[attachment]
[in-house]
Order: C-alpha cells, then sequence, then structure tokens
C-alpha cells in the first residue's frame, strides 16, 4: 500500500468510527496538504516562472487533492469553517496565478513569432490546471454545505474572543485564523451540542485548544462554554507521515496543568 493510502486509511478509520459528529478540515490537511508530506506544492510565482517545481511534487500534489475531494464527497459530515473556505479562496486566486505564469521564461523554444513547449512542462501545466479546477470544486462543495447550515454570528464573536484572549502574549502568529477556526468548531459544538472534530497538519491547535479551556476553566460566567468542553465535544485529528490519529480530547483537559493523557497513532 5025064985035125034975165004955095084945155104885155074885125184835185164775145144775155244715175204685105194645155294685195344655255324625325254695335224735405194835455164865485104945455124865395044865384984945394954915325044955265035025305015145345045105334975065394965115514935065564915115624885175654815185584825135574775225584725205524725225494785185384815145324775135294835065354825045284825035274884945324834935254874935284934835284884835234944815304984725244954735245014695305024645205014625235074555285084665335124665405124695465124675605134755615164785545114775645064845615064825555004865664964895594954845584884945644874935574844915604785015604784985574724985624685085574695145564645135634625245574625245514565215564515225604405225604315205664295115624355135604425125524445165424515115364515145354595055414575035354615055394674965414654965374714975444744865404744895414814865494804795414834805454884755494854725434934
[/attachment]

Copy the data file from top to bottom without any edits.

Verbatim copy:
[in-house]
Order: C-alpha cells, then sequence, then structure tokens
C-alpha cells in the first residue's frame, strides 16, 4: 500500500468510527496538504516562472487533492469553517496565478513569432490546471454545505474572543485564523451540542485548544462554554507521515496543568 493510502486509511478509520459528529478540515490537511508530506506544492510565482517545481511534487500534489475531494464527497459530515473556505479562496486566486505564469521564461523554444513547449512542462501545466479546477470544486462543495447550515454570528464573536484572549502574549502568529477556526468548531459544538472534530497538519491547535479551556476553566460566567468542553465535544485529528490519529480530547483537559493523557497513532 5025064985035125034975165004955095084945155104885155074885125184835185164775145144775155244715175204685105194645155294685195344655255324625325254695335224735405194835455164865485104945455124865395044865384984945394954915325044955265035025305015145345045105334975065394965115514935065564915115624885175654815185584825135574775225584725205524725225494785185384815145324775135294835065354825045284825035274884945324834935254874935284934835284884835234944815304984725244954735245014695305024645205014625235074555285084665335124665405124695465124675605134755615164785545114775645064845615064825555004865664964895594954845584884945644874935574844915604785015604784985574724985624685085574695145564645135634625245574625245514565215564515225604405225604315205664295115624355135604425125524445165424515115364515145354595055414575035354615055394674965414654965374714975444744865404744895414814865494804795414834805454884755494854725434934